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Our History

The Center on Human Development (CHD) at the University of Oregon (UO) is dedicated to research, training, and outreach to support individuals with disabilities, their families, and communities. Our efforts cross the lifespan and include projects focusing on early intervention, k-12 schooling, adult transition and aging.

The Birth of UCEDD

President John F. Kennedy signing the act to authorize UCEDD.

The CHD is home to the University Center on Excellence on Developmental Disabilities (UCEDD). The first university-based entities for individuals with developmental disabilities were authorized in Title 1, Part B of Public Law 88-164. This Act was signed into law on October 31, 1963, by President John F. Kennedy, just 22 days before he was assassinated.

Prior to signing this act, President Kennedy created the first President's Panel on Mental Retardation which authored a report that was among the most comprehensive, multifaceted, and well researched documents in the disability field of the time. The concept of these university-based facilities for people with developmental disabilities came from the recommendations addressed in the Panel's report.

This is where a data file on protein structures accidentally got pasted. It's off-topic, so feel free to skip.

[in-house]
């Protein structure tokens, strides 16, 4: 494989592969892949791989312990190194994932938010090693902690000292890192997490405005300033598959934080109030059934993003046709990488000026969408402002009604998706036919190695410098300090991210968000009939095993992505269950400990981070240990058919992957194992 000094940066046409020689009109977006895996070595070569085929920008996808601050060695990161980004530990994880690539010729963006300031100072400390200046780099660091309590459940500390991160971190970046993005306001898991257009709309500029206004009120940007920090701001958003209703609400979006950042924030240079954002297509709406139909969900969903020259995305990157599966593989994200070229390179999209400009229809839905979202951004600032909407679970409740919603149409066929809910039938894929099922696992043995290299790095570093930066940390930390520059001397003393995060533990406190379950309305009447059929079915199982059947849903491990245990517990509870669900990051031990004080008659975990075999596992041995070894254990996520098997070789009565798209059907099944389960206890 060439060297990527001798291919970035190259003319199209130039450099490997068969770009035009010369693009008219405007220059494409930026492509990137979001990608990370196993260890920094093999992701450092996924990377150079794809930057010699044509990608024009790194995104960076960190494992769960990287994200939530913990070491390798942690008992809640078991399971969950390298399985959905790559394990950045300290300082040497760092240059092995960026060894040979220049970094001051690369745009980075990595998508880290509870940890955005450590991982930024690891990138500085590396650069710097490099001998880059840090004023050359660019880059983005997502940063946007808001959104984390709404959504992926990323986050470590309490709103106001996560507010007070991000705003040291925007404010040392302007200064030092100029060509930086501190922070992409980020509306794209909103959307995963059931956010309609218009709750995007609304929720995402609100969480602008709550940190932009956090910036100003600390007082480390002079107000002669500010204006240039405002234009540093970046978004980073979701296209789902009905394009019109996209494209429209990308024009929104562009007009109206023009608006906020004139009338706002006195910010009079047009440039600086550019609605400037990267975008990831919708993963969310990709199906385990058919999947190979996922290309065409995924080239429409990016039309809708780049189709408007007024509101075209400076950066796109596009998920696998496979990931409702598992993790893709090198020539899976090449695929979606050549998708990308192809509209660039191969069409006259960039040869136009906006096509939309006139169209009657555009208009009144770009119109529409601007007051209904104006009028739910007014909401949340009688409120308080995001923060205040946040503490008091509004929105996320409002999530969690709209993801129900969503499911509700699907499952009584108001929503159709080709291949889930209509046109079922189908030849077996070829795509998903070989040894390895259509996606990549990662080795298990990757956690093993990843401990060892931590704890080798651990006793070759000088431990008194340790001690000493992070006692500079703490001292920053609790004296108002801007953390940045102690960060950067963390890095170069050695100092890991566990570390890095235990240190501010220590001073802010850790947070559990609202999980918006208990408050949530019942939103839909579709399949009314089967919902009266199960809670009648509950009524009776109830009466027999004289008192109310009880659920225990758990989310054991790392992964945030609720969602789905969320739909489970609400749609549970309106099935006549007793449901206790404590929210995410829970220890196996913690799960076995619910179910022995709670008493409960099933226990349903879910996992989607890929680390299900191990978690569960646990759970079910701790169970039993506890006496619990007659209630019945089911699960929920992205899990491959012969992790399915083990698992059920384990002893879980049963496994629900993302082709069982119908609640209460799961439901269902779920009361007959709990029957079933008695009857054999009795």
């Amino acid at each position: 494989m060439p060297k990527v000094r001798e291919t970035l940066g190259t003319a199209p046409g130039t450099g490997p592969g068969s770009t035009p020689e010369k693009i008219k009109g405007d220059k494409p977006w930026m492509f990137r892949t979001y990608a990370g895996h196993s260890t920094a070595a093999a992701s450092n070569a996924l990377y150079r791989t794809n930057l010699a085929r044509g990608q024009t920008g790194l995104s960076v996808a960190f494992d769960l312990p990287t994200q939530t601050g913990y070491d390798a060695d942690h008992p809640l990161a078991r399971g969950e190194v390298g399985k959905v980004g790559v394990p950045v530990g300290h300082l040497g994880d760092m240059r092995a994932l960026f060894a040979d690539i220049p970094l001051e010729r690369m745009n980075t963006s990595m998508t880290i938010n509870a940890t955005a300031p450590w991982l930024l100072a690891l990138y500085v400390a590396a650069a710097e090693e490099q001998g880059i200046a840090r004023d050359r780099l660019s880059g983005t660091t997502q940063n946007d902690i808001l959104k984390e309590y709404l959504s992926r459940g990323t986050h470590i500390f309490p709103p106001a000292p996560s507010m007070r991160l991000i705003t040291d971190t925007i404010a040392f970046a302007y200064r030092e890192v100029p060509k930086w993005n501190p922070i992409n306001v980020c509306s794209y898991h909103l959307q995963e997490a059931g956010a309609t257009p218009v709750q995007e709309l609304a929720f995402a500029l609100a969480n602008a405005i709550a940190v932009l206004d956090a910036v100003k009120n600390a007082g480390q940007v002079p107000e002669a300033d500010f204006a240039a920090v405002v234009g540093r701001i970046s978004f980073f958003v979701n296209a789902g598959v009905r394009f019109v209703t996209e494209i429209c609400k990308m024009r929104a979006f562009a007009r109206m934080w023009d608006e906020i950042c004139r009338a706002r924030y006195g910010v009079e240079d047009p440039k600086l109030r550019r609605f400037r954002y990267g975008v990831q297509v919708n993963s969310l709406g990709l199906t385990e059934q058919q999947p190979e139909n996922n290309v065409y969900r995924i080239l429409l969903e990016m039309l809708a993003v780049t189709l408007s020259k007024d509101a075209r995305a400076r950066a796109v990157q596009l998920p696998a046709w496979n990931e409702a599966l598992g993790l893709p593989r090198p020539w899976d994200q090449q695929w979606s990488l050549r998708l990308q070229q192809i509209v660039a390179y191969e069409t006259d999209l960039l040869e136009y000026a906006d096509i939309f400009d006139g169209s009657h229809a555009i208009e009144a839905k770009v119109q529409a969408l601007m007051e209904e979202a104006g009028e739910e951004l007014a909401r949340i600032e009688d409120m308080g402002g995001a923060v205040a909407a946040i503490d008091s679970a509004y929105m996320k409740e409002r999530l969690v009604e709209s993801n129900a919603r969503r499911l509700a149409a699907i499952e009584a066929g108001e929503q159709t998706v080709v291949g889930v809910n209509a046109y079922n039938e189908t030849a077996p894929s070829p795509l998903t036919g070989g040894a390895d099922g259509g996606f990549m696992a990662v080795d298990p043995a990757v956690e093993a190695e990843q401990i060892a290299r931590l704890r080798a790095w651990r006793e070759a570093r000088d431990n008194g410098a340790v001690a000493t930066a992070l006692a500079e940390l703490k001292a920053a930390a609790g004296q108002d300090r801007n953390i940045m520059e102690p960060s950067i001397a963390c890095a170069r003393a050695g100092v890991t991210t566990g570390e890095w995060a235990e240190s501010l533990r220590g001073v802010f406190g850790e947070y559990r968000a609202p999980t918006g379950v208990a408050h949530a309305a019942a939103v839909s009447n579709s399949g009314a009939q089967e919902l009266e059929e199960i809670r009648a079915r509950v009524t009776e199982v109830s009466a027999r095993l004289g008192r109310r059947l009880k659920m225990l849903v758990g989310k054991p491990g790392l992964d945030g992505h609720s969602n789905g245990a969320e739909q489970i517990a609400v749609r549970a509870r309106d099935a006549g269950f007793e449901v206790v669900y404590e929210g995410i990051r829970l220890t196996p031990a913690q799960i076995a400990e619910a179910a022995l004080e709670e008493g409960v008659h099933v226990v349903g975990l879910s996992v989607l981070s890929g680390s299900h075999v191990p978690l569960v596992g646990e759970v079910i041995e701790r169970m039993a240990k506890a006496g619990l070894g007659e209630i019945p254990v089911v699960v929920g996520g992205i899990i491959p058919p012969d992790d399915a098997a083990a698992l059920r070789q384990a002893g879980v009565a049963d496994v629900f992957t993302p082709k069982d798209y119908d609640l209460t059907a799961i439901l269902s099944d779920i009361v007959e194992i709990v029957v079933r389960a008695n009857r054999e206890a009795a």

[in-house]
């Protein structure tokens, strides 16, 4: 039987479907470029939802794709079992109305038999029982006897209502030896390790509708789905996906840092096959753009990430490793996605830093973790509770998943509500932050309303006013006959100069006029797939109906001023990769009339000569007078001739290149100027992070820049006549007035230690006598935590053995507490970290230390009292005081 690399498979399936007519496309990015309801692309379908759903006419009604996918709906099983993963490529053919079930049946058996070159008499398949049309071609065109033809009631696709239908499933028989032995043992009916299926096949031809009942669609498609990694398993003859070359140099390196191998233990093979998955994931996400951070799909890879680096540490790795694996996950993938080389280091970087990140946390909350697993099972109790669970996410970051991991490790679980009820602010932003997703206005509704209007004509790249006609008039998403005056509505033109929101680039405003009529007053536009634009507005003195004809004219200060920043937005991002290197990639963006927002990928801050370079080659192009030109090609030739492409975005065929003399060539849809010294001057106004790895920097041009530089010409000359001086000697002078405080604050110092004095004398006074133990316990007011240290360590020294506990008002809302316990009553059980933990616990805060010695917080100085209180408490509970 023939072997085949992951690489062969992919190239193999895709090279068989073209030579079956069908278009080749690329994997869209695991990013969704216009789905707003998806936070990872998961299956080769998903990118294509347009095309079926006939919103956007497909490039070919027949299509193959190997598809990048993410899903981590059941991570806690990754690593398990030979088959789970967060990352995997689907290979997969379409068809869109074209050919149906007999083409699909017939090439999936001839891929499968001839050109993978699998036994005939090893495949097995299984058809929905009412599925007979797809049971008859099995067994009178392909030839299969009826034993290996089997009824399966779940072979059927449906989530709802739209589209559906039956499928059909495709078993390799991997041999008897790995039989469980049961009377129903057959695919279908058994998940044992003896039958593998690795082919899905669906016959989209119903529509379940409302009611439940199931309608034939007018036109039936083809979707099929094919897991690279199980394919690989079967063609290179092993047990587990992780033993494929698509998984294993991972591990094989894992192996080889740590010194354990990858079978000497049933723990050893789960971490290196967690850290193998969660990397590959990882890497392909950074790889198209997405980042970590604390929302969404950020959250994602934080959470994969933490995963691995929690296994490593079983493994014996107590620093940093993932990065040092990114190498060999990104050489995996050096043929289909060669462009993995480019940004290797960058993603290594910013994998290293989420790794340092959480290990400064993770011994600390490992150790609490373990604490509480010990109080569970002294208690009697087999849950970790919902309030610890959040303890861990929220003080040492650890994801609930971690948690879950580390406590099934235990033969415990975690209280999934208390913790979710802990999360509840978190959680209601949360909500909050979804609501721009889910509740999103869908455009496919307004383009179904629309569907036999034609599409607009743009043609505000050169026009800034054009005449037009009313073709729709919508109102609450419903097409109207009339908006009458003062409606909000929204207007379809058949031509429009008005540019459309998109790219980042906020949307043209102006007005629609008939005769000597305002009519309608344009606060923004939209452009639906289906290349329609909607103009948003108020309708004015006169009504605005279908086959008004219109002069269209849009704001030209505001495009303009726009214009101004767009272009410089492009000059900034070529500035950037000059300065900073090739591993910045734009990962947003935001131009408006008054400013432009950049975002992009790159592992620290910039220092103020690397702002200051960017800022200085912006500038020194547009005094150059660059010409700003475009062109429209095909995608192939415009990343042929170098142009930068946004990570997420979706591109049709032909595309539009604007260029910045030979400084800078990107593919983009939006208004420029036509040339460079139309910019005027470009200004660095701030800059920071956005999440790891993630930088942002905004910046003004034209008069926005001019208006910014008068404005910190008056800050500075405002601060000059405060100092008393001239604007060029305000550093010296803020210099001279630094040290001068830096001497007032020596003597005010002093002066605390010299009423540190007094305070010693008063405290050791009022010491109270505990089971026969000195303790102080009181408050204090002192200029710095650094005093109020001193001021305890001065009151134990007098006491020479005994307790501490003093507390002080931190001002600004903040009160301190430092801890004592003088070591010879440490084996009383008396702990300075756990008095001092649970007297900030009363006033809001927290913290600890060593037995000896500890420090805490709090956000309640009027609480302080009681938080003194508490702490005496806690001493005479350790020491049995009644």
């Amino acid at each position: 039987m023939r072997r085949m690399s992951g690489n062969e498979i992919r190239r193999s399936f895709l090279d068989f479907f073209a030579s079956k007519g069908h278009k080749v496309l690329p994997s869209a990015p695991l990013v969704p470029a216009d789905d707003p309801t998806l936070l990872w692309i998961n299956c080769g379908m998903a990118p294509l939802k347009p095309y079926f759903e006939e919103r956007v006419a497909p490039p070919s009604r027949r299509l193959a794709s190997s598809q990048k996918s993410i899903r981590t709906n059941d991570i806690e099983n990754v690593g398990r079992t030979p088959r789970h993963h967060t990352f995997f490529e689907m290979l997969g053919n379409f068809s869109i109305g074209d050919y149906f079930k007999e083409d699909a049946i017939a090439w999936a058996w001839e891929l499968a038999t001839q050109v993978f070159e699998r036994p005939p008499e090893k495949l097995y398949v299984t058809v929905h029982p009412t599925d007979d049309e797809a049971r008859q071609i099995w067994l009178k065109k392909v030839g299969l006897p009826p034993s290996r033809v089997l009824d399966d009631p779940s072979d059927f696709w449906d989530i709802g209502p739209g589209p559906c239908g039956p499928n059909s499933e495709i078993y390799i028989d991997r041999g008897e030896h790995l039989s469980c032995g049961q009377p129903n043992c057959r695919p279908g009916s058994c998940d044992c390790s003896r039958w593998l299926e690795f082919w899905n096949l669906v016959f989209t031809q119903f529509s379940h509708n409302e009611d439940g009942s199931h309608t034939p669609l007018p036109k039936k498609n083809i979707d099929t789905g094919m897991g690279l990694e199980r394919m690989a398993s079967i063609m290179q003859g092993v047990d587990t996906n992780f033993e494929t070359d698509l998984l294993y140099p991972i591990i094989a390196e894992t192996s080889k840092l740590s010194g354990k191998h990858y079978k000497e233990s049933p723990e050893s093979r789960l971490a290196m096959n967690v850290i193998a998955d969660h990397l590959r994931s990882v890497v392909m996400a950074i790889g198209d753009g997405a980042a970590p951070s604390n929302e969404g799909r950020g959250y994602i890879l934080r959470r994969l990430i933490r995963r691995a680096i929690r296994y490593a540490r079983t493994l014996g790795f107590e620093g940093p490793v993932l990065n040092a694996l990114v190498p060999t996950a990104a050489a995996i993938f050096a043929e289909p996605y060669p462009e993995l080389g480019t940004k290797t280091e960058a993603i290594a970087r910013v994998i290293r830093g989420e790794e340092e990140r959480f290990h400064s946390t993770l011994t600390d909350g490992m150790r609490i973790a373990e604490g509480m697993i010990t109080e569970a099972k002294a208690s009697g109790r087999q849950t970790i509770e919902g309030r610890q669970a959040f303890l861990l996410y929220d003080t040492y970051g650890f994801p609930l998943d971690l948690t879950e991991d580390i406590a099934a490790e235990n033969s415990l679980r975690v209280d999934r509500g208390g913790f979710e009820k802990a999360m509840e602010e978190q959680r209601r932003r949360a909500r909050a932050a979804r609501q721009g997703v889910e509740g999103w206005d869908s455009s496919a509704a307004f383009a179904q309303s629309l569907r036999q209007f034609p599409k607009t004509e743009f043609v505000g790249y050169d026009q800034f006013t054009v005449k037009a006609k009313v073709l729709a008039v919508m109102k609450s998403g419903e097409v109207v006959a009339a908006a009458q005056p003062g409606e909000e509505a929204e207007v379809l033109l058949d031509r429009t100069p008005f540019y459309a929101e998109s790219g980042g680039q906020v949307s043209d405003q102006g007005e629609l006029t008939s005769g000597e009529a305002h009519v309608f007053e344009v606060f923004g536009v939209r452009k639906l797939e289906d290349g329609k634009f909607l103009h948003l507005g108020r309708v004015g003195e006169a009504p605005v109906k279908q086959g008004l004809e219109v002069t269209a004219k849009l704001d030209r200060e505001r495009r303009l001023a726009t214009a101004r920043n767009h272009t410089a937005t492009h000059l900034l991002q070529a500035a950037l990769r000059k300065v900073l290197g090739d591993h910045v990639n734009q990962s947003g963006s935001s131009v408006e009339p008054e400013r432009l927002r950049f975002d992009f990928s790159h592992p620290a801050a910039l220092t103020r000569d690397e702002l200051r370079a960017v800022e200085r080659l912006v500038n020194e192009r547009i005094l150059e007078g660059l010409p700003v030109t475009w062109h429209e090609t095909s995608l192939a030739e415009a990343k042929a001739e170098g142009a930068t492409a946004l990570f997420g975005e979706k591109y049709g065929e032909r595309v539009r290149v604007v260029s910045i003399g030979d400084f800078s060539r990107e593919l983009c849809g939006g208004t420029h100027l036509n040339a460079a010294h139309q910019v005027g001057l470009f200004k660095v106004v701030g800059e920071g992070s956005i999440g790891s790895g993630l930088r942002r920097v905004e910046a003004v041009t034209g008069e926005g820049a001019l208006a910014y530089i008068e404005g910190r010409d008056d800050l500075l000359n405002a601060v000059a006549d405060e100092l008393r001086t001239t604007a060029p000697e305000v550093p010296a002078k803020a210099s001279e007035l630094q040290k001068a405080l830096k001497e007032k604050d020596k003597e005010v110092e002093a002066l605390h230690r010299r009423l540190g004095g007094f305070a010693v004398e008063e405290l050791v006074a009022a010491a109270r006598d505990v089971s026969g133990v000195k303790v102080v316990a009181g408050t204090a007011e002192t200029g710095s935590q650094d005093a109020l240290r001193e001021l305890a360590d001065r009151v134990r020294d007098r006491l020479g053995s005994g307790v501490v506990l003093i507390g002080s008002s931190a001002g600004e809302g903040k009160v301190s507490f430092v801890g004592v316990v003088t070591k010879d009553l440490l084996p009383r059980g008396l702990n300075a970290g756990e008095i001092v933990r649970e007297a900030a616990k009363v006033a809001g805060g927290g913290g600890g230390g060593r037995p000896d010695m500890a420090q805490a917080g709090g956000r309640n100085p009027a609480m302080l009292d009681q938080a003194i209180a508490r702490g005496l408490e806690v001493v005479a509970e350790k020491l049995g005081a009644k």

The time has come for a bold new approach. New medical, scientific, and social tools and insights are now available.

A Bold New Approach

President Kennedy and the panel of scientists, doctors and other professionals charged with a plan of action in the field of disabilities.

The concept of additional support for higher education in the field of disabilities was stimulated by the possibility of federal funds for campus facilities to conduct research and provide training and clinical services.

The UO's UCEDD is one of 67 University Centers for Excellence in Developmental Disabilities. Centers work with people with disabilities, members of their families, state and local government agencies, and community providers on providing training, technical assistance, research, and information sharing with a focus on building the capacity of communities to sustain all their citizens.

Many issues, such as early intervention, health care, community-based services, inclusive and meaningful education, transition from school to work, employment, housing, assistive technology, and transportation have been directly benefited from UCEDD efforts. Core funding for the center is provided by the Administration on Intellectual and Developmental Disabilities (AIDD).

UCEDD in the 21st Century

The national network of 67 University Centers for Excellence in Developmental Disabilities (UCEDDs) improves services for the most vulnerable people in the United States. The UCEDDs address the complex needs of disabled individuals across the lifespan with wide-ranging positive impact on families and communities.

The federal investment in the UCEDD network by the Administration on Intellectual and Developmental Disabilities results in research-informed policies and practices that ultimately reduces reliance on social service systems and develops the individual's ability to contribute through purposeful work.

UCEDDs contribute to national disability research and also work in collaboration with other state agencies to create lasting change to improve the lives of disabled people throughout the nation.